FORT HOOD, Texas –The 1st “Ironhorse” Brigade Combat Team, 1st Cavalry Division completed Ironhorse Rampage conducted Nov. 4 to 22, here.
Ironhorse Rampage, a brigade-wide field training exercise, served as a venue to certify or recertify company-level units on essential tasks needed prior to a rotation to the National Training Center in February.
Maj. Matt Hopper, the Ironhorse Brigade operations officer, said it’s important to get through company-level situational training exercises prior to NTC so that the brigade can focus on battalion certifications.
“Our [situational training exercises] are going to be task-force level [situational training exercises] and task-force level live fires, and then we’ll go into a brigade level force-on-force,” Hopper said. “So when we go into NTC we’re not worried about certifying companies and company live fires, we’re going in at the task force level, a step up from where we are now.”
The Ironhorse Brigade spent months training prior to Ironhorse Rampage. The brigade’s combined arms battalions, the 2nd “Lancer” Battalion, 5th Cav. Regiment and 2nd “Stallion” Bn., 8th Cav. Reg., as well as the 1st “ Dragon” Bn., 82nd Field Artillery Reg. conducted several gunnery exercises throughout the year prior to the start of Ironhorse Rampage.
The 1st Squadron, 7th “Garryowen” Cav. Reg. of the Ironhorse Bde. conducted certification exercises throughout the year as well as platoon certifications going into Ironhorse Rampage.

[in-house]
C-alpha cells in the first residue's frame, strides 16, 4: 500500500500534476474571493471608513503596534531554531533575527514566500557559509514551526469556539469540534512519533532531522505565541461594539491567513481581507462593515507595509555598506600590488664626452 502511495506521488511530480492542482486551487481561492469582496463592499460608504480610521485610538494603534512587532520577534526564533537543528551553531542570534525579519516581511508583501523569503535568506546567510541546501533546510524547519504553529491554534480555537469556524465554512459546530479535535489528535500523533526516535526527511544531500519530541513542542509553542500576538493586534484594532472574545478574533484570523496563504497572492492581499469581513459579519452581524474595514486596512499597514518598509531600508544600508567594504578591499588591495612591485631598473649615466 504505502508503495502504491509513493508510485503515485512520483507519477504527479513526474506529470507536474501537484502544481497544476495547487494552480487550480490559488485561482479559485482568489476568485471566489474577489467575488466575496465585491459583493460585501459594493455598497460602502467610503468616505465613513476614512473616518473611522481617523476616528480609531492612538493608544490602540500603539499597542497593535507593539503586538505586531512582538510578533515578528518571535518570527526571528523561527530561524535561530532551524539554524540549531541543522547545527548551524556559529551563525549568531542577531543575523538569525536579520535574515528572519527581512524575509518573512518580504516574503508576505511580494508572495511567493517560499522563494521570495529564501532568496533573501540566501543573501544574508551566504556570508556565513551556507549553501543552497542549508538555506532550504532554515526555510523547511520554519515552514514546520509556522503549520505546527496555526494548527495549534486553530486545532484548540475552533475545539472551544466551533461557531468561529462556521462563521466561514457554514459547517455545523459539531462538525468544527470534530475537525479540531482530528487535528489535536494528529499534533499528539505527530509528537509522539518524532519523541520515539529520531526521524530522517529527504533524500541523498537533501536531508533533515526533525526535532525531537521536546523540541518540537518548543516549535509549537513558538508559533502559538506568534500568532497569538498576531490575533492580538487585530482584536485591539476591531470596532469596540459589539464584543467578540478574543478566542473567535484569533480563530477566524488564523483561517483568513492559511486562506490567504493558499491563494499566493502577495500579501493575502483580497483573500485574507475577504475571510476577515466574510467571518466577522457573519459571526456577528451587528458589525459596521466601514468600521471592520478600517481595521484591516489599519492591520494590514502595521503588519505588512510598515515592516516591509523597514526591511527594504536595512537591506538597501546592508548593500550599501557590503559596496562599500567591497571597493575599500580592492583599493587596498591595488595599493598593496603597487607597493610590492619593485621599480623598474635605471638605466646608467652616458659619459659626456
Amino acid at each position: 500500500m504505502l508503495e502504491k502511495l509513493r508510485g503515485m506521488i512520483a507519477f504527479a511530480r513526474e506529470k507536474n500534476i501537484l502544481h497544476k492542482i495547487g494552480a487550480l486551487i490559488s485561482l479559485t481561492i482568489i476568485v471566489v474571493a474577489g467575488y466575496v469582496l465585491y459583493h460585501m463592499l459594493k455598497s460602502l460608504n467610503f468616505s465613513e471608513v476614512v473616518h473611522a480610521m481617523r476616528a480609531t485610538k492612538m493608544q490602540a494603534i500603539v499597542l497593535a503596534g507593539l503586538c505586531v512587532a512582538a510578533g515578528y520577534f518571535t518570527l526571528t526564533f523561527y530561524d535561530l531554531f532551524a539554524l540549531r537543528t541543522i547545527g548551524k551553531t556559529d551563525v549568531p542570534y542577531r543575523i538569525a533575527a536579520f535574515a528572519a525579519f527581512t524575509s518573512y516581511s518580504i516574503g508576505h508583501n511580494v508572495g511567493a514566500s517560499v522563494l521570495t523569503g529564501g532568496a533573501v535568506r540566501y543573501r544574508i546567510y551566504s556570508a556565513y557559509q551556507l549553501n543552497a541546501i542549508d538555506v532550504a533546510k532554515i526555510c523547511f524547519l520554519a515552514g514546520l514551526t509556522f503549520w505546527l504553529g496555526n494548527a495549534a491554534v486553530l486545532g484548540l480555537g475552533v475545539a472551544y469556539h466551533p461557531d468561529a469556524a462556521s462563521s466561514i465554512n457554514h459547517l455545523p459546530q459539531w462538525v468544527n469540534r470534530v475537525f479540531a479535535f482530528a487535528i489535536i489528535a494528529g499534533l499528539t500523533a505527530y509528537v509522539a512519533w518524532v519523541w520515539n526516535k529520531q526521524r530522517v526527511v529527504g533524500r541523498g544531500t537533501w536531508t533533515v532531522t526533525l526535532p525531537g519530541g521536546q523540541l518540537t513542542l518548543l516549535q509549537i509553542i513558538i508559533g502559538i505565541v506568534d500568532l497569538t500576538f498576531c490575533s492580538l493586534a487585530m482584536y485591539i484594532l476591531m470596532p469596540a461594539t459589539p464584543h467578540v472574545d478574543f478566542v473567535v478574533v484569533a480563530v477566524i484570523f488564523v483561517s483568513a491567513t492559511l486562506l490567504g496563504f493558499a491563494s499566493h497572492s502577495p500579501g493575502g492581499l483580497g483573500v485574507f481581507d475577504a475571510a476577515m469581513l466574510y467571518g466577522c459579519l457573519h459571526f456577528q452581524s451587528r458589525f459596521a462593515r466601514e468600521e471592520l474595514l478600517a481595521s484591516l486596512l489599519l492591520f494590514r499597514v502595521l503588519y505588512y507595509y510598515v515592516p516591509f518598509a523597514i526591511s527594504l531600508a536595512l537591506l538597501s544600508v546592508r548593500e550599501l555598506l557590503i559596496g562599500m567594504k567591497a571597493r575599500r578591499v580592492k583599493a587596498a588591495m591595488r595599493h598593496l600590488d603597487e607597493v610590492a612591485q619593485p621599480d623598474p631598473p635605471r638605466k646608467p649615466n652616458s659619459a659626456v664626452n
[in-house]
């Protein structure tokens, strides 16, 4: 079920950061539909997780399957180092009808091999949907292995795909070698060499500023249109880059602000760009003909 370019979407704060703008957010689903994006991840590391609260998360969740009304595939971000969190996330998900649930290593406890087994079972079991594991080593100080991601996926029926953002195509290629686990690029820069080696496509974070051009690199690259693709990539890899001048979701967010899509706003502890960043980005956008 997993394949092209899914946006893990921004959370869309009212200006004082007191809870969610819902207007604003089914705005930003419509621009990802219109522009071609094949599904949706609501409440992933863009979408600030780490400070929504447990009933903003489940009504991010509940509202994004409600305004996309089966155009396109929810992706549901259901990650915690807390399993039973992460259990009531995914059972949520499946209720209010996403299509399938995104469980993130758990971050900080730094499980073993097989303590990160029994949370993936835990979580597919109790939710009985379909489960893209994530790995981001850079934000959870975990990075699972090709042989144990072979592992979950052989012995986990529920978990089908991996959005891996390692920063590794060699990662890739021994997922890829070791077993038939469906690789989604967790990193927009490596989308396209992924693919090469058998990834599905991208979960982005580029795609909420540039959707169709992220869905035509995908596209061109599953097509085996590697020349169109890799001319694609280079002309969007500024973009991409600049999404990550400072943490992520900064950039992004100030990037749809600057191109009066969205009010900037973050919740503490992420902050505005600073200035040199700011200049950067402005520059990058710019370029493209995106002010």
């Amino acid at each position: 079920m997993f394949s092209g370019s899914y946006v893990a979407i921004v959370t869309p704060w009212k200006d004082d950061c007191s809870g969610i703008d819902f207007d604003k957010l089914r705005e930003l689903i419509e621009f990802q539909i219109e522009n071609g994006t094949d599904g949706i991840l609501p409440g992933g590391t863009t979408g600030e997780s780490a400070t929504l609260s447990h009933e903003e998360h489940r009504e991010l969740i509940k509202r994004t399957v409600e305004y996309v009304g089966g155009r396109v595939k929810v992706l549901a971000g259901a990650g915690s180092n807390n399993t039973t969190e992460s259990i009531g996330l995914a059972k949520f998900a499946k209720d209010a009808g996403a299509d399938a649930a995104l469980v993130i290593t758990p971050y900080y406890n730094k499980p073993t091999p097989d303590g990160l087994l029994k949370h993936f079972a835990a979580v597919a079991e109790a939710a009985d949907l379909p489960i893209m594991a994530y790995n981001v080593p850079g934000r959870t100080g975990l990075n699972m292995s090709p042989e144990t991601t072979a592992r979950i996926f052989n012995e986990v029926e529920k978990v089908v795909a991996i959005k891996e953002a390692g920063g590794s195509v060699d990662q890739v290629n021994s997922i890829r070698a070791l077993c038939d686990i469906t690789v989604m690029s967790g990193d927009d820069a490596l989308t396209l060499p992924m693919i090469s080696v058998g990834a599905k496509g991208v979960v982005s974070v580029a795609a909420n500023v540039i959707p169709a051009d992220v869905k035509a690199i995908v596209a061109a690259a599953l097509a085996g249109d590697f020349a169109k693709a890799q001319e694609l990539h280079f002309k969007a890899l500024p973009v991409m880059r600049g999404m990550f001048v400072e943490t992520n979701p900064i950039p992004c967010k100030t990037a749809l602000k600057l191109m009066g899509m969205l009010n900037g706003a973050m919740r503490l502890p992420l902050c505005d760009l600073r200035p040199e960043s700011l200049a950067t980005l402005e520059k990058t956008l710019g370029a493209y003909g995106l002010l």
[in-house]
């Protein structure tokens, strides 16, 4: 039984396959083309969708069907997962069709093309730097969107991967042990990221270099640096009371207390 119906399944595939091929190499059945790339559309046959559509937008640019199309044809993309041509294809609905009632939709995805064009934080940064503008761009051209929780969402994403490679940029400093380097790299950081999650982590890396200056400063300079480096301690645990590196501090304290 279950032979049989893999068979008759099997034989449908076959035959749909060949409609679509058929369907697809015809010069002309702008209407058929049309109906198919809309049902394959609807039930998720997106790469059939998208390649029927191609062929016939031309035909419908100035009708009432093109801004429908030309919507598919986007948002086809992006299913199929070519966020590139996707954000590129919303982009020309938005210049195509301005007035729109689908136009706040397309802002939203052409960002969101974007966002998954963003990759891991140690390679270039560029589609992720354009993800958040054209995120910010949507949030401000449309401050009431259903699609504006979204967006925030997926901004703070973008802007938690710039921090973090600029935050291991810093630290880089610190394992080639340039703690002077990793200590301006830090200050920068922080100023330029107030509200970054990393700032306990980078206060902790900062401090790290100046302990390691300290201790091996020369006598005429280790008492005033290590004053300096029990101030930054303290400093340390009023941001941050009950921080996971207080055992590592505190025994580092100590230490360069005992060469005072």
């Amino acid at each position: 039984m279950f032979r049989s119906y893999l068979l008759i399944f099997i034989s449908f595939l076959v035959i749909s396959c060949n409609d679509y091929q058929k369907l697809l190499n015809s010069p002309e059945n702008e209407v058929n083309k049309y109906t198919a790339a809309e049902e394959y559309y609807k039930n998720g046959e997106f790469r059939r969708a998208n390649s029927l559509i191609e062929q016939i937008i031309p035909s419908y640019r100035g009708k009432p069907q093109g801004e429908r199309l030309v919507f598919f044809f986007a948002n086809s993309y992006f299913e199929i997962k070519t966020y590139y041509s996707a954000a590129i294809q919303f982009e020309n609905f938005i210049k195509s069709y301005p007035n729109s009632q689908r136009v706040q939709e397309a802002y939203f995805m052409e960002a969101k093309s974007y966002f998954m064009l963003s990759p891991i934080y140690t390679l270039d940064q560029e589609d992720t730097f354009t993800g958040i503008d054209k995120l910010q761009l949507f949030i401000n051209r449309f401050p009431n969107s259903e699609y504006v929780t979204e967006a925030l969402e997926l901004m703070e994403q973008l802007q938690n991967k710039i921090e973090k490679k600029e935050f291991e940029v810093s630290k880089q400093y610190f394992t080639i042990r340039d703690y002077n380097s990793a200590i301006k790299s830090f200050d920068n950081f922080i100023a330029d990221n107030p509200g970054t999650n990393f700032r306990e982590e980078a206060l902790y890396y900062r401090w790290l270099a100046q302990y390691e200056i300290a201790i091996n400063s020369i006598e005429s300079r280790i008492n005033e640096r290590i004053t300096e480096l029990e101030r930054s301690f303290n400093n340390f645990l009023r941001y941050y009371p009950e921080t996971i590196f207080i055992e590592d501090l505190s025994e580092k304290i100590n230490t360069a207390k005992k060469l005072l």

The brigade’s 91st “Saber” Bde. Engineer Bn. conducted three platoon certifications, and the 115th “Muleskinner” Bde. Support Bn. led a brigade support area exercise and certified its units through field logistics exercises.
Col. Steve Gilland, commander of the Ironhorse Bde., said the successful completion of Ironhorse Rampage meant the brigade is better prepared for not only NTC, but possible future operational deployments.
“With our regional alignment to the European Command and the NATO Response Force for a calendar year, we offer unique capabilities as a brigade combat team that we have to exercise through training," Gilland said. "Every Ironhorse leader and soldier must be trained and confident in their ability to engage the enemy, operate all vehicles and weapons systems effectively, and be a member of a team that can execute small unit drills instinctively. We need to be able to operate in complex environments and complete any mission required of us."
Multiple and simultaneous live-fire exercises, stability operations, aerial resupply missions, unmanned aerial surveillance, reconnaissance missions, and casualty operations were a few of the many tasks soldiers conducted during Ironhorse Rampage.
“This has been very good training,” Hopper said. “Previous rotations that I’ve been in at the National Training Center, we haven’t gotten through platoon-level certifications. So for Ironhorse this time, we’ve gotten through company, battery and troop level certifications, all simultaneous and exercising mission command from the platoon all the way to the brigade level.”
In order to ensure units received the best possible training during Ironhorse Rampage, the brigade enlisted many outside resources to include Company A, 1st Bn, 44th Air Defense Artillery Reg. and the 64th Military Police Co. of 720th MP Bn.
Soldiers from 2nd Bn, 20th FAR and Battery A, 26th FAR (Target Acquisition Battery) of the 41st Fires Bde., 1st Cav. Div. provided ground support for the exercise, and 3rd Bn., 227th Aviation Reg., 1st Air Cav. Bde. of the 1st Cav. Div. provided air support.
Ironhorse Rampage may be complete, but the exercise is only one of many lanes on the brigade’s road to readiness. The Ironhorse Brigade recently completed Steadfast Jazz 2013, a NATO exercise to certify the NATO Response Force, and, following NTC, the brigade is preparing for Exercise Rochambeau 2014, a major land force exercise in May.